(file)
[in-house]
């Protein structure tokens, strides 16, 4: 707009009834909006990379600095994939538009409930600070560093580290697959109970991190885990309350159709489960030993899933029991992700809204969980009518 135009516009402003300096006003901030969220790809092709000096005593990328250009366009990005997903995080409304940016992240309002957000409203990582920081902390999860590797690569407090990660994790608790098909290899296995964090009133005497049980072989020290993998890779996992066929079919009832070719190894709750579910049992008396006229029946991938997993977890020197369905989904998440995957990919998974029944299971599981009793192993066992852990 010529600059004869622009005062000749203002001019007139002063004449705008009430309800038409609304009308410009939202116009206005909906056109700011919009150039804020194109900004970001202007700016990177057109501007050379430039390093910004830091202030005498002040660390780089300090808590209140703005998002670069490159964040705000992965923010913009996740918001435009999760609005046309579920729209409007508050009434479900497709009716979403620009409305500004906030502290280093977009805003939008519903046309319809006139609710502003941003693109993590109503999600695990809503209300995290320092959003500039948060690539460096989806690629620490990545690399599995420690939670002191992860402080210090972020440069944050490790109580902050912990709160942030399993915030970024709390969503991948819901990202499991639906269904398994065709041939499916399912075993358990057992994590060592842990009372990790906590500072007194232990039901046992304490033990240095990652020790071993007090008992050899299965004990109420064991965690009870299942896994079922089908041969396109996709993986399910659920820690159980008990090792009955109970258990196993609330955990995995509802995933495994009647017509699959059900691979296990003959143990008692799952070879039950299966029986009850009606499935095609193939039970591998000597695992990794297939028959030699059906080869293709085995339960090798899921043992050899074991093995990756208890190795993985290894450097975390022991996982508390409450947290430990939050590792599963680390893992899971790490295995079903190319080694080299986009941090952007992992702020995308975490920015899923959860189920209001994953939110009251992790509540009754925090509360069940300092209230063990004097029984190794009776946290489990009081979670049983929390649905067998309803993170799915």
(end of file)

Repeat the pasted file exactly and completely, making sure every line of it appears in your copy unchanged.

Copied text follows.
[in-house]
């Protein structure tokens, strides 16, 4: 707009009834909006990379600095994939538009409930600070560093580290697959109970991190885990309350159709489960030993899933029991992700809204969980009518 135009516009402003300096006003901030969220790809092709000096005593990328250009366009990005997903995080409304940016992240309002957000409203990582920081902390999860590797690569407090990660994790608790098909290899296995964090009133005497049980072989020290993998890779996992066929079919009832070719190894709750579910049992008396006229029946991938997993977890020197369905989904998440995957990919998974029944299971599981009793192993066992852990 010529600059004869622009005062000749203002001019007139002063004449705008009430309800038409609304009308410009939202116009206005909906056109700011919009150039804020194109900004970001202007700016990177057109501007050379430039390093910004830091202030005498002040660390780089300090808590209140703005998002670069490159964040705000992965923010913009996740918001435009999760609005046309579920729209409007508050009434479900497709009716979403620009409305500004906030502290280093977009805003939008519903046309319809006139609710502003941003693109993590109503999600695990809503209300995290320092959003500039948060690539460096989806690629620490990545690399599995420690939670002191992860402080210090972020440069944050490790109580902050912990709160942030399993915030970024709390969503991948819901990202499991639906269904398994065709041939499916399912075993358990057992994590060592842990009372990790906590500072007194232990039901046992304490033990240095990652020790071993007090008992050899299965004990109420064991965690009870299942896994079922089908041969396109996709993986399910659920820690159980008990090792009955109970258990196993609330955990995995509802995933495994009647017509699959059900691979296990003959143990008692799952070879039950299966029986009850009606499935095609193939039970591998000597695992990794297939028959030699059906080869293709085995339960090798899921043992050899074991093995990756208890190795993985290894450097975390022991996982508390409450947290430990939050590792599963680390893992899971790490295995079903190319080694080299986009941090952007992992702020995308975490920015899923959860189920209001994953939110009251992790509540009754925090509360069940300092209230063990004097029984190794009776946290489990009081979670049983929390649905067998309803993170799915």